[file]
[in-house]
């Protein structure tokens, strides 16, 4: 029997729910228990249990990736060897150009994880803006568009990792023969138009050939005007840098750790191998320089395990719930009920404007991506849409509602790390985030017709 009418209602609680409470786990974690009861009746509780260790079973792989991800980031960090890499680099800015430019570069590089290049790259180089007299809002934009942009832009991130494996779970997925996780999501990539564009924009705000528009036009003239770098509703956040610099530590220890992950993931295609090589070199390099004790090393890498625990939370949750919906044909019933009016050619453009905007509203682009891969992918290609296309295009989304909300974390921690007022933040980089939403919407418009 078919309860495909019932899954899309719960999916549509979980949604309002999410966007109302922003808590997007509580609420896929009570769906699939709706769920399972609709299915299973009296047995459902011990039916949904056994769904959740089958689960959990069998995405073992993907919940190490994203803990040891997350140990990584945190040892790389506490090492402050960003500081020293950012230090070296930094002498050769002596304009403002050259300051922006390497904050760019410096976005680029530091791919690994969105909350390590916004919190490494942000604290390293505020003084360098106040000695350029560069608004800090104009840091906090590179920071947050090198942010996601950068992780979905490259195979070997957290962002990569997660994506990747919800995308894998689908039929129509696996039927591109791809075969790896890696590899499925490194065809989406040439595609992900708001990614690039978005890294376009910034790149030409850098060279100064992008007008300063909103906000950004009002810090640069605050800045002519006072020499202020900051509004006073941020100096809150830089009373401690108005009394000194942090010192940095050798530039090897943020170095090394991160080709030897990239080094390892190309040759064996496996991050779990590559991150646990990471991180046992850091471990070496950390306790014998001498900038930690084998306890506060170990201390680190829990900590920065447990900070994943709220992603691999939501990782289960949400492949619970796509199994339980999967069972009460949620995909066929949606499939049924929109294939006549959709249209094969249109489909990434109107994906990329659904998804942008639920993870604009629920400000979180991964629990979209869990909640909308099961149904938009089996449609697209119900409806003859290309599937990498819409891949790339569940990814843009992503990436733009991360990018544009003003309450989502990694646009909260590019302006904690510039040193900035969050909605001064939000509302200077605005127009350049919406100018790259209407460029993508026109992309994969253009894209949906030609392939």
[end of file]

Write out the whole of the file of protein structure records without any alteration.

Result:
[in-house]
């Protein structure tokens, strides 16, 4: 029997729910228990249990990736060897150009994880803006568009990792023969138009050939005007840098750790191998320089395990719930009920404007991506849409509602790390985030017709 009418209602609680409470786990974690009861009746509780260790079973792989991800980031960090890499680099800015430019570069590089290049790259180089007299809002934009942009832009991130494996779970997925996780999501990539564009924009705000528009036009003239770098509703956040610099530590220890992950993931295609090589070199390099004790090393890498625990939370949750919906044909019933009016050619453009905007509203682009891969992918290609296309295009989304909300974390921690007022933040980089939403919407418009 078919309860495909019932899954899309719960999916549509979980949604309002999410966007109302922003808590997007509580609420896929009570769906699939709706769920399972609709299915299973009296047995459902011990039916949904056994769904959740089958689960959990069998995405073992993907919940190490994203803990040891997350140990990584945190040892790389506490090492402050960003500081020293950012230090070296930094002498050769002596304009403002050259300051922006390497904050760019410096976005680029530091791919690994969105909350390590916004919190490494942000604290390293505020003084360098106040000695350029560069608004800090104009840091906090590179920071947050090198942010996601950068992780979905490259195979070997957290962002990569997660994506990747919800995308894998689908039929129509696996039927591109791809075969790896890696590899499925490194065809989406040439595609992900708001990614690039978005890294376009910034790149030409850098060279100064992008007008300063909103906000950004009002810090640069605050800045002519006072020499202020900051509004006073941020100096809150830089009373401690108005009394000194942090010192940095050798530039090897943020170095090394991160080709030897990239080094390892190309040759064996496996991050779990590559991150646990990471991180046992850091471990070496950390306790014998001498900038930690084998306890506060170990201390680190829990900590920065447990900070994943709220992603691999939501990782289960949400492949619970796509199994339980999967069972009460949620995909066929949606499939049924929109294939006549959709249209094969249109489909990434109107994906990329659904998804942008639920993870604009629920400000979180991964629990979209869990909640909308099961149904938009089996449609697209119900409806003859290309599937990498819409891949790339569940990814843009992503990436733009991360990018544009003003309450989502990694646009909260590019302006904690510039040193900035969050909605001064939000509302200077605005127009350049919406100018790259209407460029993508026109992309994969253009894209949906030609392939």